The petrol versus diesel debate has reared its head again in recent months, which must be prompting a few fleets to look again at entry-level petrol engines as a potentially cost-effective alternative.
We spent a week in the 1.6-litre petrol Vauxhall Astra Exclusiv, which has a P11D value of £17,310. The closest diesel equivalent – the 1.7 Ecoflex Exclusiv – is £18,740.
Comparing the two using the running costs tool on the Fleet News website reveals some interesting statistics.
Drivers’ benefit-in-kind tax liability is higher with the petrol engine (£3,115 compared to £2,436). But the petrol has the edge in terms of depreciation and SMR costs.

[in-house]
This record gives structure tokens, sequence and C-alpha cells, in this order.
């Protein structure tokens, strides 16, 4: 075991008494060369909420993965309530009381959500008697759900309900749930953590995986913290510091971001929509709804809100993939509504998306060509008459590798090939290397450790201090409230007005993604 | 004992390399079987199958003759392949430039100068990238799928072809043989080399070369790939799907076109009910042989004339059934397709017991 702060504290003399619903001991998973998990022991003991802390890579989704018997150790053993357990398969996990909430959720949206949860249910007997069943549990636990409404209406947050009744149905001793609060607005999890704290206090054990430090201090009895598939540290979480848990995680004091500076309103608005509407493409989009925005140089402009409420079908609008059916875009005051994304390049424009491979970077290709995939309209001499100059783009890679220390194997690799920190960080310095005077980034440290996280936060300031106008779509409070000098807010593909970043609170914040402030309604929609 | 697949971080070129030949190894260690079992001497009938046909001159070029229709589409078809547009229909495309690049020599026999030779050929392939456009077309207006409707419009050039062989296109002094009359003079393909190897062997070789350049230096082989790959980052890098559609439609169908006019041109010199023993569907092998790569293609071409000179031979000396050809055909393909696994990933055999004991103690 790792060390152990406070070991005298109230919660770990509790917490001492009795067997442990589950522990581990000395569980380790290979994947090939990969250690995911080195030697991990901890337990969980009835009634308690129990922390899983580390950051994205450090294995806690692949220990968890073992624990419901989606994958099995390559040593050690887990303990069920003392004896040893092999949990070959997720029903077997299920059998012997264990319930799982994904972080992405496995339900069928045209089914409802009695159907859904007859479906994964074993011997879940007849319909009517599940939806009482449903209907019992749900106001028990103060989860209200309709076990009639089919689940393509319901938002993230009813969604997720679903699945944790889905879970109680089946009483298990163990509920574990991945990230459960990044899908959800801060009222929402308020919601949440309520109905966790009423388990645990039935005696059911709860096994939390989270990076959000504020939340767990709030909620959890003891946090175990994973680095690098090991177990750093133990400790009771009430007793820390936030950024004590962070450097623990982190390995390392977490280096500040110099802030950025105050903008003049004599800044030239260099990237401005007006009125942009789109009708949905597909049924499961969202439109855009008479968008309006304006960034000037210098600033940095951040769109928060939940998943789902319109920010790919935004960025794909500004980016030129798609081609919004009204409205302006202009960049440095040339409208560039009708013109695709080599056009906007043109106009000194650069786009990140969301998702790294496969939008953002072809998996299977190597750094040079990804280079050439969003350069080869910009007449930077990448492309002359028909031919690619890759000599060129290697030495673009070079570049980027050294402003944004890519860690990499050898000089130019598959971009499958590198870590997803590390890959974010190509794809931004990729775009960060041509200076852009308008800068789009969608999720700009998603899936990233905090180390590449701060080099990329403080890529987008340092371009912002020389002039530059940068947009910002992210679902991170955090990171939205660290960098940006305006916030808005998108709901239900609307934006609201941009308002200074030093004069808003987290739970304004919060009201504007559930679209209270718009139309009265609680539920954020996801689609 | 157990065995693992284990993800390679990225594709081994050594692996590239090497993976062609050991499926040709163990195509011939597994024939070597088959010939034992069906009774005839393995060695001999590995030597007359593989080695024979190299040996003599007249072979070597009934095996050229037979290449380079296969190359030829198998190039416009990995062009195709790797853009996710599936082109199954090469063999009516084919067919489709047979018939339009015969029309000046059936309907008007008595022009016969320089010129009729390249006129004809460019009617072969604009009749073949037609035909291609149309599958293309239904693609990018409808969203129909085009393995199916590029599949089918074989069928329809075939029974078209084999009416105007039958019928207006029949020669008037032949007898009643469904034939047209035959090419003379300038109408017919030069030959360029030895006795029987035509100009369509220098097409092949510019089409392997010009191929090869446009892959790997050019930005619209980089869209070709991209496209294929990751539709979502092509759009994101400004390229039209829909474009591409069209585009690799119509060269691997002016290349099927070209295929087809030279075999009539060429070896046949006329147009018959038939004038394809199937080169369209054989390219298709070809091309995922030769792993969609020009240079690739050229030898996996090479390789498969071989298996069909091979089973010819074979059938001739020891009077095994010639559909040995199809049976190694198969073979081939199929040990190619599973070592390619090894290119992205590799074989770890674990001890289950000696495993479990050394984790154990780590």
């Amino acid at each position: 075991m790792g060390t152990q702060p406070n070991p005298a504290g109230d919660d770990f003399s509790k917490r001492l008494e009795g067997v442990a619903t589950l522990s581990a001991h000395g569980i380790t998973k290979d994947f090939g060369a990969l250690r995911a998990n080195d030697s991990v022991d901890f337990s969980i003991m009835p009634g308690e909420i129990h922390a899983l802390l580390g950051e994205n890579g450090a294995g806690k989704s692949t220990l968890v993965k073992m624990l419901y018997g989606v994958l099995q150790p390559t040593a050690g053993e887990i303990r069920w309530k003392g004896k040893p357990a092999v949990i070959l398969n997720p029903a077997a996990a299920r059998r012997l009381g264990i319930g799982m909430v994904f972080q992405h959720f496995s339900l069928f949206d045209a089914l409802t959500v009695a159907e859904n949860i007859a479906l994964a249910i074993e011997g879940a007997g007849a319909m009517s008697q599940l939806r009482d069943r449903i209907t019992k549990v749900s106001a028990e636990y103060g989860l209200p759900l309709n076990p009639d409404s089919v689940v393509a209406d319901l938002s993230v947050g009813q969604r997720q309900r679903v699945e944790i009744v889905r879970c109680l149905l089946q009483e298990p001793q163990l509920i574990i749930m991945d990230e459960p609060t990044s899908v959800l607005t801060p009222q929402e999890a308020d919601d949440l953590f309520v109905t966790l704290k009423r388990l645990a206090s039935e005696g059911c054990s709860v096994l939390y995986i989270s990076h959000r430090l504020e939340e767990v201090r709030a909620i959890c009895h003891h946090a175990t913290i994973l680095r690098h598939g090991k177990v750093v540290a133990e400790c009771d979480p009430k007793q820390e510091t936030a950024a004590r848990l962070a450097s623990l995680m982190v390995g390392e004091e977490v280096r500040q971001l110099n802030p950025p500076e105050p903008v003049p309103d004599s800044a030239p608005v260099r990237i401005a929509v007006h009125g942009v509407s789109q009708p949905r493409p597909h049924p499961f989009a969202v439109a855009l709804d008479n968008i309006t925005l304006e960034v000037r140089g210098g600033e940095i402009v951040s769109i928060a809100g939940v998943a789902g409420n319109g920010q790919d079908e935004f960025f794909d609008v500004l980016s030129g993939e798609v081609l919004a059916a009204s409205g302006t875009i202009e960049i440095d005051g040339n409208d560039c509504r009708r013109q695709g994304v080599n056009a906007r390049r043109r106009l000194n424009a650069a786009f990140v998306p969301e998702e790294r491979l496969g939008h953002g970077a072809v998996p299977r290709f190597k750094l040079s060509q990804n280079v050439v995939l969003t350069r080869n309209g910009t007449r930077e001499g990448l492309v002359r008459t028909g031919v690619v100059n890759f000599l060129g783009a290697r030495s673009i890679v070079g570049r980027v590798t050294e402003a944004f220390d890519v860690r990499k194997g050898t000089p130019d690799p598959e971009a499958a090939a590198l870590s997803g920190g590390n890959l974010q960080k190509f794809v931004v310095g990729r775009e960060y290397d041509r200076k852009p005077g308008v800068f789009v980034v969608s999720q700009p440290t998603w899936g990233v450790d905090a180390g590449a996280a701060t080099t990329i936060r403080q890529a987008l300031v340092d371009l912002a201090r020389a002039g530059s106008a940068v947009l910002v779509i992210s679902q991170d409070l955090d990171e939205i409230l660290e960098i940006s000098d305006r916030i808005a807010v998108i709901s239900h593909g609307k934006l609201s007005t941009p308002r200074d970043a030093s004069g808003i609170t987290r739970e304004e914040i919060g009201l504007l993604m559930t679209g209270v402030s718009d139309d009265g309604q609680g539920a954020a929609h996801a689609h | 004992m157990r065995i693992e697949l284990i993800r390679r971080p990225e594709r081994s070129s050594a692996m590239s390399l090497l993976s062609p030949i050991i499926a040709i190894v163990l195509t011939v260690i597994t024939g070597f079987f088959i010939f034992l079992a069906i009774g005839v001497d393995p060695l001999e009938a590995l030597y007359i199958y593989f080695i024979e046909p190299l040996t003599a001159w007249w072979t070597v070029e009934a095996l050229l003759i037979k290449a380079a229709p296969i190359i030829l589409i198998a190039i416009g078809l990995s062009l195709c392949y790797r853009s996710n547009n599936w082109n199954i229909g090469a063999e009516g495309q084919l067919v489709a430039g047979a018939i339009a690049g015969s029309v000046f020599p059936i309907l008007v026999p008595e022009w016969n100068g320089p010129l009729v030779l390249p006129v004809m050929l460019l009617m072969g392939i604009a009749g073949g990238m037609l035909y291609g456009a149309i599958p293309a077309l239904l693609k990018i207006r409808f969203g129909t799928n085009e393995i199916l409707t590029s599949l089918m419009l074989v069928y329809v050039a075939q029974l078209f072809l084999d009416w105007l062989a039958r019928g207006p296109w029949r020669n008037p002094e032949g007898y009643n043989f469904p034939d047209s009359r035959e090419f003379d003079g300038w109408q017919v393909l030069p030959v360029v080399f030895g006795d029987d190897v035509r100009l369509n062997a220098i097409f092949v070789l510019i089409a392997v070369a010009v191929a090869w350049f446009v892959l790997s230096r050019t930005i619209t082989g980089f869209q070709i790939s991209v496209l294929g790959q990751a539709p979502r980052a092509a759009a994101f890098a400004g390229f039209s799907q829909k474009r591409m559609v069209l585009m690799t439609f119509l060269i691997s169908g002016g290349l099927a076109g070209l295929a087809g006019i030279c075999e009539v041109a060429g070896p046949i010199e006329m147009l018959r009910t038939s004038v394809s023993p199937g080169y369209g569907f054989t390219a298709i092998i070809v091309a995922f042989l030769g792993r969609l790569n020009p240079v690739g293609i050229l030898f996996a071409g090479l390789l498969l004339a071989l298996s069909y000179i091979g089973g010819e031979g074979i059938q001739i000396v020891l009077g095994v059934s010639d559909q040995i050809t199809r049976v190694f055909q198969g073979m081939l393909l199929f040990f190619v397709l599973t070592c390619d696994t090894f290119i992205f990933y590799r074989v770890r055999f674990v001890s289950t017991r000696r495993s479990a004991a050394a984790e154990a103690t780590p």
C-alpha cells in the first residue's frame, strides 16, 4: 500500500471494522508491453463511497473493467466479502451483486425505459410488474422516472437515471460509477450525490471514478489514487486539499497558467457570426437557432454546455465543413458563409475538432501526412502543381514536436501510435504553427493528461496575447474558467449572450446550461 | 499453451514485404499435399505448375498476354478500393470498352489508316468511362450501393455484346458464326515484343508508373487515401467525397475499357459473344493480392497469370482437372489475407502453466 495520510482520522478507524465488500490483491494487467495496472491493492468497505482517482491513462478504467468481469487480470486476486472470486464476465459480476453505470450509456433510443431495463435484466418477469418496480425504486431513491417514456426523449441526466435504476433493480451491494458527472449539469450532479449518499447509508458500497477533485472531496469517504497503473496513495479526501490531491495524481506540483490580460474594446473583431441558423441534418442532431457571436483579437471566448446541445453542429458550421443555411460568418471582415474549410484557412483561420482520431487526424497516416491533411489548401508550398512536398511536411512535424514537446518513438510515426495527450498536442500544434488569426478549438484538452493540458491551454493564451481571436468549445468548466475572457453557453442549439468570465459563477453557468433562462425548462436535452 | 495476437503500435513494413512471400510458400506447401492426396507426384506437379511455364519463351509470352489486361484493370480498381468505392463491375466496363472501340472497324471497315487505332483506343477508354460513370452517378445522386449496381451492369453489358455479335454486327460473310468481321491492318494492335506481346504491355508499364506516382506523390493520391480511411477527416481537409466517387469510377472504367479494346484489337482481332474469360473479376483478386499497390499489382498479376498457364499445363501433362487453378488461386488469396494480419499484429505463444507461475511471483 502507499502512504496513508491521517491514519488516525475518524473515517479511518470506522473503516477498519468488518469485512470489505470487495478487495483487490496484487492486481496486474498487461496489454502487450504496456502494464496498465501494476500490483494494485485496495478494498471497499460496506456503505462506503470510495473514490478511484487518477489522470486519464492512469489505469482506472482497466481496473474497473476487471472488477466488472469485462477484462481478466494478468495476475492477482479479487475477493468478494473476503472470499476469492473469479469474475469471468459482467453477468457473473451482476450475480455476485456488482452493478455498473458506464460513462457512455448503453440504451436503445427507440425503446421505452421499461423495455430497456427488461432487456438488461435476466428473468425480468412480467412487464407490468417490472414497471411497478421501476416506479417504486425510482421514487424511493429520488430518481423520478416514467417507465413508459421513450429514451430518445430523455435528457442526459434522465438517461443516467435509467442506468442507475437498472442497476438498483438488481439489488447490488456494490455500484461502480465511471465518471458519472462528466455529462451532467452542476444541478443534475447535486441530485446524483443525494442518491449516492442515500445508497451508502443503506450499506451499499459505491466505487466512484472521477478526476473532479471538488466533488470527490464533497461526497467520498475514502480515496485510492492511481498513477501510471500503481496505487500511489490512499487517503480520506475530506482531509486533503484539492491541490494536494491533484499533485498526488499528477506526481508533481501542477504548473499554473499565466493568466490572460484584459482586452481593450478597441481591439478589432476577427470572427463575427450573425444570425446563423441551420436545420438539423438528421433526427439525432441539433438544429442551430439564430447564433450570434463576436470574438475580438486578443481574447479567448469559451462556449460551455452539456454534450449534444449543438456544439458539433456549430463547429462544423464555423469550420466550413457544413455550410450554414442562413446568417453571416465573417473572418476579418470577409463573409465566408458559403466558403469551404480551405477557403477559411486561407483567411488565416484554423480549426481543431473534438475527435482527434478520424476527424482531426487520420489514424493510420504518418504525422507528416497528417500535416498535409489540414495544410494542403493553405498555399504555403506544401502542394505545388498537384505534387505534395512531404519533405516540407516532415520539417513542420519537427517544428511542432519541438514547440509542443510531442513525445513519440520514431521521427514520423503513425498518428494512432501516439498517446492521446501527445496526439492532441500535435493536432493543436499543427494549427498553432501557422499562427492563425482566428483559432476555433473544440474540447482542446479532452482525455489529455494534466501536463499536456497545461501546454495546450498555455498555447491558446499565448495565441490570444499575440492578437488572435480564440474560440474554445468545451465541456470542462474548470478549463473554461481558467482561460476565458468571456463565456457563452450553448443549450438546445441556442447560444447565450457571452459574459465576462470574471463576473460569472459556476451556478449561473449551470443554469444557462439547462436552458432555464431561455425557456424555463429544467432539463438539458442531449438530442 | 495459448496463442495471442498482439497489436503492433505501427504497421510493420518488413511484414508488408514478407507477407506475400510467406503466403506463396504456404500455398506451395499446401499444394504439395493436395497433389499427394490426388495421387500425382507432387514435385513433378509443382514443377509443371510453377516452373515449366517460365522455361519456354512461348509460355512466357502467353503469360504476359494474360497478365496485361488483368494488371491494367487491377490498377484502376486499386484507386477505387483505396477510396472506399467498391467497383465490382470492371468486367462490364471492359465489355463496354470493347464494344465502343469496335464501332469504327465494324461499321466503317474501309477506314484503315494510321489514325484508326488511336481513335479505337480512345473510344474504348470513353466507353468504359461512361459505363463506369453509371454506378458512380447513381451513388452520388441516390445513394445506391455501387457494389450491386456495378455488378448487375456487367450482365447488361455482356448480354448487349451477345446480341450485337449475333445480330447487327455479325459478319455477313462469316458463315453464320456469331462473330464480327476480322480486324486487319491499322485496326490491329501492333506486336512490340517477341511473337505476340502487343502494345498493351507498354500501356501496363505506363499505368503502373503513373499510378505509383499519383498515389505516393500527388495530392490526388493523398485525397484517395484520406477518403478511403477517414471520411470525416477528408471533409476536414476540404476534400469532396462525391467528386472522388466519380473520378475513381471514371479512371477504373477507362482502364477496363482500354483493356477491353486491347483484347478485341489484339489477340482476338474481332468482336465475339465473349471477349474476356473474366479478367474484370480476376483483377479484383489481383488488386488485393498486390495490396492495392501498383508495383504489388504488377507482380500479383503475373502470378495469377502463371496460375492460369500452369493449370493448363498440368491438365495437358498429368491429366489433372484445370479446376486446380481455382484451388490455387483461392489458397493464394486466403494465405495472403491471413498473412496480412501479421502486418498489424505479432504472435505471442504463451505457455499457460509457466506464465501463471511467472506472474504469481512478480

Not surprisingly, there’s a marked difference in mpg with the petrol on a combined cycle of 44.8 and the diesel on 62.8.
The key statistic though is pence per mile.
The petrol costs 1.47ppm more than the diesel which, over 80,000 miles, makes it £1,176 more expensive to run.
And it still costs £828 more on a 60,000 miles basis.
So for high-mileage drivers it is still clearly best to plump for the diesel.
The comfortable ride also makes the Astra a good choice for those clocking up lots of miles.
The stylish exterior is matched by a much improved interior, which gives the impression of a higher class car.
Boot space is also competitive with rivals with a minimum capacity of 351 litres.
But this particular petrol engine has begun to fall behind what rivals offer in terms of efficiency, and with Vauxhall’s ever improving Ecoflex diesel range, fleets have plenty of alternatives.
While the strengths of the appealing Astra hatchback range lie mainly in the Ecoflex range, the petrol model has some appeal for low mileage drivers.